Google: Can 10 Pages Impact Sitewide Rankings?

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John Mueller from Google addressed a query regarding the widespread effects on a website comprising ten pages, which encountered a decline in rankings during the March/April 2024 Core Update and later underwent a comprehensive downturn in May.

Can 10 Pages Trigger A Sitewide Penalty?

The individual on Reddit shared that among their vast website containing 20,000 pages, only ten were initially impacted by the Helpful Content Update (HCU) in September 2023. After diligently updating these pages, they managed to regain their rankings and traffic. However, the same ten pages were hit once again by the March/April core update, with the specific drop occurring on April 20th.

Remarkably, up to that point, the remainder of the site remained unscathed. It wasn’t until May 7th that the site experienced a comprehensive decline in rankings across all 20,000 pages.

Their inquiry focused on whether (1) the ten problematic pages triggered a broader sitewide impact from the HCU or (2) if the rankings plummet was linked to the Site Reputation Abuse penalties announced on May 6th, which were emphasized as manual actions to clarify any confusion.

A Note About Diagnosing Ranking Drops

The question posed suggests a correlation between ranking fluctuations and specific segments of announced algorithm updates. The individual noted that their website, comprising approximately 20,000 pages, encountered about ten pages affected by the Helpful Content Update (HCU) in September. After updating these pages, they observed a recovery in traffic. However, following the March core update around April 20, the same pages experienced another setback, likely attributed to the HCU. Subsequently, on May 7th, a significant decline in rankings across the entire site was noticed, leading to speculation about the potential application of a sitewide classifier.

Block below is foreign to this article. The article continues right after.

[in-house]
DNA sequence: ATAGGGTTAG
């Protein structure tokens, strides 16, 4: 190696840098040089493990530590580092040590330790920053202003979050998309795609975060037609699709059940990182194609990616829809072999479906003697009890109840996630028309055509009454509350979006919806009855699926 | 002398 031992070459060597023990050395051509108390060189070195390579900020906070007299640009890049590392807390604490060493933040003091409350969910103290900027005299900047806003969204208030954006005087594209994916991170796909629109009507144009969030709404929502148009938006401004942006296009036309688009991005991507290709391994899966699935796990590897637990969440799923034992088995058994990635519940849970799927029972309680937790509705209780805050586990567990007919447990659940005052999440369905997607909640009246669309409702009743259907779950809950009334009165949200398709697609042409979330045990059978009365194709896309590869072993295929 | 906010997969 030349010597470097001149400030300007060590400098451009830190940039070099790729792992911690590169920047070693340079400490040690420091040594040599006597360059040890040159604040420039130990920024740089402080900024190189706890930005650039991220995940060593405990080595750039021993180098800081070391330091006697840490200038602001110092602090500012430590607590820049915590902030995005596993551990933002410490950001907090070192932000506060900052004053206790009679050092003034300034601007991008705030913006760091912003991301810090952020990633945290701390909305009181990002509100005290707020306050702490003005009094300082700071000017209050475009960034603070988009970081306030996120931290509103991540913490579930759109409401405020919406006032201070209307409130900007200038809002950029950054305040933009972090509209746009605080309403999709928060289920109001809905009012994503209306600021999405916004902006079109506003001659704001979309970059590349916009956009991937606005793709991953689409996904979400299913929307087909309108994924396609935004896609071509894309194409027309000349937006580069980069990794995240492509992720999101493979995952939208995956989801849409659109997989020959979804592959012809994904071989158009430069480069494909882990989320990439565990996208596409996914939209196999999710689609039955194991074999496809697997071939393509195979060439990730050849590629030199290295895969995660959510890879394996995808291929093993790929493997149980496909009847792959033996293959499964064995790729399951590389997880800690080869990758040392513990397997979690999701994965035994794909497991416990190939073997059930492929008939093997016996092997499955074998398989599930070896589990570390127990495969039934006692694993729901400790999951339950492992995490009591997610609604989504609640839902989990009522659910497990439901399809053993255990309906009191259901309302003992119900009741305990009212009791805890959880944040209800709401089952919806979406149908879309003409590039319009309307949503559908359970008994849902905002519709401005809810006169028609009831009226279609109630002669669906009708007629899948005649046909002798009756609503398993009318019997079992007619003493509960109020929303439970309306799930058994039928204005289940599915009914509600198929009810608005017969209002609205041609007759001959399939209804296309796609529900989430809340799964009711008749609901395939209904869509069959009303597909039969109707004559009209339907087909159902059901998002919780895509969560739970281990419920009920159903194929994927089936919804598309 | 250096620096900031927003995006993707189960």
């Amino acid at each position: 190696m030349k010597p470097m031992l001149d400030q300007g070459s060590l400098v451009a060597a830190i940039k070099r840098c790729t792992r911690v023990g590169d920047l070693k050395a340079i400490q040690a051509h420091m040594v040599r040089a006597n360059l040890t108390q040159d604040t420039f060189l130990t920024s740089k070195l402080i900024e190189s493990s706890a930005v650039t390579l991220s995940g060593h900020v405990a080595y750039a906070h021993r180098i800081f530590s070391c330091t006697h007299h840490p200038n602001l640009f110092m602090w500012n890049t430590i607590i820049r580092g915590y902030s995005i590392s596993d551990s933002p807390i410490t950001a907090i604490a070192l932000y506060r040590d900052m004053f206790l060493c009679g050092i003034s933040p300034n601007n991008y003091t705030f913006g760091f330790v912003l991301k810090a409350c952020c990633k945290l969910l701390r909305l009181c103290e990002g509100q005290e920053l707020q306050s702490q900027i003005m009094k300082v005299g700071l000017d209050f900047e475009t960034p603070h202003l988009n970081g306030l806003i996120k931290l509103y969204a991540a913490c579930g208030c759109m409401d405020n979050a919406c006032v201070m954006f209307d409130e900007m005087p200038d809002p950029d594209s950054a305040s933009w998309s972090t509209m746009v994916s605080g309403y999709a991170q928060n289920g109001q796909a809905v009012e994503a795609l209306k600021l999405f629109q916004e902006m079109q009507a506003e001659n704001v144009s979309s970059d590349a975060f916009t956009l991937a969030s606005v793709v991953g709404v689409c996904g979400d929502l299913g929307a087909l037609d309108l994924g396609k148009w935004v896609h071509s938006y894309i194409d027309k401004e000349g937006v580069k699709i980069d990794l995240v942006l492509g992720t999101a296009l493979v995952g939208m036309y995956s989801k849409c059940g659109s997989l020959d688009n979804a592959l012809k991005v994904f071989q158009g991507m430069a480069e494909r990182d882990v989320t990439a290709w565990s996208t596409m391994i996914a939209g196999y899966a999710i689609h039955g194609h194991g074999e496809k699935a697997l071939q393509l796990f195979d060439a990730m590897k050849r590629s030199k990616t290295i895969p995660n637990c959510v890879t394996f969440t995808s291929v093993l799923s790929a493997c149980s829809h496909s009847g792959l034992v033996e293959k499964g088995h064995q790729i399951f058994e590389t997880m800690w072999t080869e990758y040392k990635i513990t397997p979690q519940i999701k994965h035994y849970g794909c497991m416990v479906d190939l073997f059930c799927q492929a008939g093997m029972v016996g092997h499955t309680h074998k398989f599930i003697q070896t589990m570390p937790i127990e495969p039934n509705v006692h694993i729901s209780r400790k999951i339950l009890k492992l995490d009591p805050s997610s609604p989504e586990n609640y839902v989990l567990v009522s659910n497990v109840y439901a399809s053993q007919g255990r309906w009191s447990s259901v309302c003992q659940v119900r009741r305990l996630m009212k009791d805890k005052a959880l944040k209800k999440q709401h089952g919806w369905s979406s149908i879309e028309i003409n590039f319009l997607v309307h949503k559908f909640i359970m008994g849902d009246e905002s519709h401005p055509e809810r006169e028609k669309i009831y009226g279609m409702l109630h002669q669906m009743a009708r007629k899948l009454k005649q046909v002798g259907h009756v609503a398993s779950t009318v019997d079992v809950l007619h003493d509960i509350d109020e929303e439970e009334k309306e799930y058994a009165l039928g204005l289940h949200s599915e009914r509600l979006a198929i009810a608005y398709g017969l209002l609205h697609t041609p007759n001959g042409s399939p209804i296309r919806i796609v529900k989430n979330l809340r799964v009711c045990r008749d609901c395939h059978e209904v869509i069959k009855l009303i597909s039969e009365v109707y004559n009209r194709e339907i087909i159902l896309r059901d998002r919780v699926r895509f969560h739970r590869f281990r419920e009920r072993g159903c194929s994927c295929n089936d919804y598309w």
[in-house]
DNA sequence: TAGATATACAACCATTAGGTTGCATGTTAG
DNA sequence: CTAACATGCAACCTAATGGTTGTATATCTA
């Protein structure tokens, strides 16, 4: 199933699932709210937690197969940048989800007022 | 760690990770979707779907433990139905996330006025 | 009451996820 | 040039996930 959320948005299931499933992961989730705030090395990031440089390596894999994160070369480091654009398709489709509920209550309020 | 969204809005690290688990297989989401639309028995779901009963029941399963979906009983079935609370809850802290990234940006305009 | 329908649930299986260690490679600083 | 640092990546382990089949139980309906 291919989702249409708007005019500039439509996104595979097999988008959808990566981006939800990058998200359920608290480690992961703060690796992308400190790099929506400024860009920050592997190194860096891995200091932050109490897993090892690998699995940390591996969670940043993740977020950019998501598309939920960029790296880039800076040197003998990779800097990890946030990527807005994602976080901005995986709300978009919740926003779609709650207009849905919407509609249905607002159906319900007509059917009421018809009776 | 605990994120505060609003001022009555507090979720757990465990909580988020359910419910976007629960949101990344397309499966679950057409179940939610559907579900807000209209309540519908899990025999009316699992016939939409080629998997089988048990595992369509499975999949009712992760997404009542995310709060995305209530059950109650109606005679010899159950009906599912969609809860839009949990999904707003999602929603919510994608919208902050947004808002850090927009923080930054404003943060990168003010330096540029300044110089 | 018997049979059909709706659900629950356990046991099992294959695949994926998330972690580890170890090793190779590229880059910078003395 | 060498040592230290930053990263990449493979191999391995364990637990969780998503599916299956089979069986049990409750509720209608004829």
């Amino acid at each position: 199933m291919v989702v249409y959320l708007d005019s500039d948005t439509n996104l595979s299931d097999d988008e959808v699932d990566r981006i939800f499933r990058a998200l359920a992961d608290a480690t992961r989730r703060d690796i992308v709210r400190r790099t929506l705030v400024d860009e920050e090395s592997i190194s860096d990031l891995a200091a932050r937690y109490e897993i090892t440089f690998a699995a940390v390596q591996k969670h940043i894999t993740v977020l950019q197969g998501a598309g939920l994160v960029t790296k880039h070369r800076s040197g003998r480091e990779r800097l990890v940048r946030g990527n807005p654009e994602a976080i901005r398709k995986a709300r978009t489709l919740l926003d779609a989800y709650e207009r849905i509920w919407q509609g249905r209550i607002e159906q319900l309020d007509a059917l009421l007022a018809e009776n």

The query raises two possibilities: whether the impact of HCU on ten pages could trigger a sitewide classifier for 20,000 pages, or if the reputation abuse update announced on May 7th could have influenced the rankings.

It’s worth noting that while there may seem to be a connection between ranking drops and recently announced Google updates when their timing aligns, the impact of a core algorithm update can be multifaceted, affecting various aspects such as query-content relevance. Additionally, it’s essential to recognize that the HCU is no longer a singular system, further complicating the assessment of its effects.

The person asking the question appears to be following a common pattern of assuming that ranking drops are solely attributed to issues within their website. However, it’s important to recognize that fluctuations in rankings can stem from various factors, including changes in how Google interprets search queries, among others.

Furthermore, there’s a potential mistake in assuming that the problem is linked to a specific algorithm. In this case, the individual presumes that their site was affected by the Helpful Content Update (HCU) system, which is no longer in existence. According to Google’s documentation, the elements of the HCU have been integrated into the core ranking algorithm as signals. Google’s processes have evolved since the introduction of the HCU, and there’s no longer a singular “helpful content system” responsible for identifying and potentially de-ranking pages on specific dates.

While Google continues to prioritize helpfulness in content within search results, it’s crucial to understand that the approach is now more nuanced, with various signals and systems contributing to the ranking process.

Another instance hinting at potentially flawed correlation emerges when a Redditor inquired about the May 7th widespread collapse of the site, speculating if it was linked to penalties for abusing site reputation. However, it’s crucial to note that the penalties for site reputation abuse weren’t actually enacted by May 7th. On May 6th, an announcement was made regarding the commencement of manual actions for site reputation abuse, slated for the near future.